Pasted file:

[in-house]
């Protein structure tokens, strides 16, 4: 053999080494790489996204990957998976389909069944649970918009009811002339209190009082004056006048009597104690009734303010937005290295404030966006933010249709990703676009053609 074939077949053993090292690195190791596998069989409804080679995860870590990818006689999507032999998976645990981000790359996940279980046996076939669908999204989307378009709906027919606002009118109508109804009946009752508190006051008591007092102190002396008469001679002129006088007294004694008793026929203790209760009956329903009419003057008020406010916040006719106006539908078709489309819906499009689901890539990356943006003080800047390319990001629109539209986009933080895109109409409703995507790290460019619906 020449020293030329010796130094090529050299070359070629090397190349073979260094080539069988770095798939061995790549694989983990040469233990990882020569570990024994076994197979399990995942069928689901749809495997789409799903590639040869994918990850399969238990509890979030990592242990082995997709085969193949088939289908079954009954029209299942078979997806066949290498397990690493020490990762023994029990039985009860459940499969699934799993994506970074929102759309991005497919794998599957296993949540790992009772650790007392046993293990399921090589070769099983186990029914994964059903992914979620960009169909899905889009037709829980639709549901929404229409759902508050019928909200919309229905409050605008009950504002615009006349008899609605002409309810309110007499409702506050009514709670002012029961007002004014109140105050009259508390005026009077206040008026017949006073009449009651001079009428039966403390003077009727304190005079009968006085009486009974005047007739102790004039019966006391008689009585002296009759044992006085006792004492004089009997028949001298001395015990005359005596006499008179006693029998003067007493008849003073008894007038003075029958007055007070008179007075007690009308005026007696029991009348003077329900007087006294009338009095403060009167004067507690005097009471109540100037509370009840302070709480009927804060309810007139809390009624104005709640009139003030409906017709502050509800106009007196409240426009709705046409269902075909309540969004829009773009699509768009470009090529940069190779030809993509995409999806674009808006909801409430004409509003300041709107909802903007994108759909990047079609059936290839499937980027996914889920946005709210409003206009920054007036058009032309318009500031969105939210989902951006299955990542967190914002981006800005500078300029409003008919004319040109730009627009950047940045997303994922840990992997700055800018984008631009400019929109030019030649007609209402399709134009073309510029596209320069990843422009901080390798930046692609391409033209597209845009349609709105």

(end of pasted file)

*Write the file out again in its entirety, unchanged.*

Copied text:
[in-house]
């Protein structure tokens, strides 16, 4: 053999080494790489996204990957998976389909069944649970918009009811002339209190009082004056006048009597104690009734303010937005290295404030966006933010249709990703676009053609 074939077949053993090292690195190791596998069989409804080679995860870590990818006689999507032999998976645990981000790359996940279980046996076939669908999204989307378009709906027919606002009118109508109804009946009752508190006051008591007092102190002396008469001679002129006088007294004694008793026929203790209760009956329903009419003057008020406010916040006719106006539908078709489309819906499009689901890539990356943006003080800047390319990001629109539209986009933080895109109409409703995507790290460019619906 020449020293030329010796130094090529050299070359070629090397190349073979260094080539069988770095798939061995790549694989983990040469233990990882020569570990024994076994197979399990995942069928689901749809495997789409799903590639040869994918990850399969238990509890979030990592242990082995997709085969193949088939289908079954009954029209299942078979997806066949290498397990690493020490990762023994029990039985009860459940499969699934799993994506970074929102759309991005497919794998599957296993949540790992009772650790007392046993293990399921090589070769099983186990029914994964059903992914979620960009169909899905889009037709829980639709549901929404229409759902508050019928909200919309229905409050605008009950504002615009006349008899609605002409309810309110007499409702506050009514709670002012029961007002004014109140105050009259508390005026009077206040008026017949006073009449009651001079009428039966403390003077009727304190005079009968006085009486009974005047007739102790004039019966006391008689009585002296009759044992006085006792004492004089009997028949001298001395015990005359005596006499008179006693029998003067007493008849003073008894007038003075029958007055007070008179007075007690009308005026007696029991009348003077329900007087006294009338009095403060009167004067507690005097009471109540100037509370009840302070709480009927804060309810007139809390009624104005709640009139003030409906017709502050509800106009007196409240426009709705046409269902075909309540969004829009773009699509768009470009090529940069190779030809993509995409999806674009808006909801409430004409509003300041709107909802903007994108759909990047079609059936290839499937980027996914889920946005709210409003206009920054007036058009032309318009500031969105939210989902951006299955990542967190914002981006800005500078300029409003008919004319040109730009627009950047940045997303994922840990992997700055800018984008631009400019929109030019030649007609209402399709134009073309510029596209320069990843422009901080390798930046692609391409033209597209845009349609709105």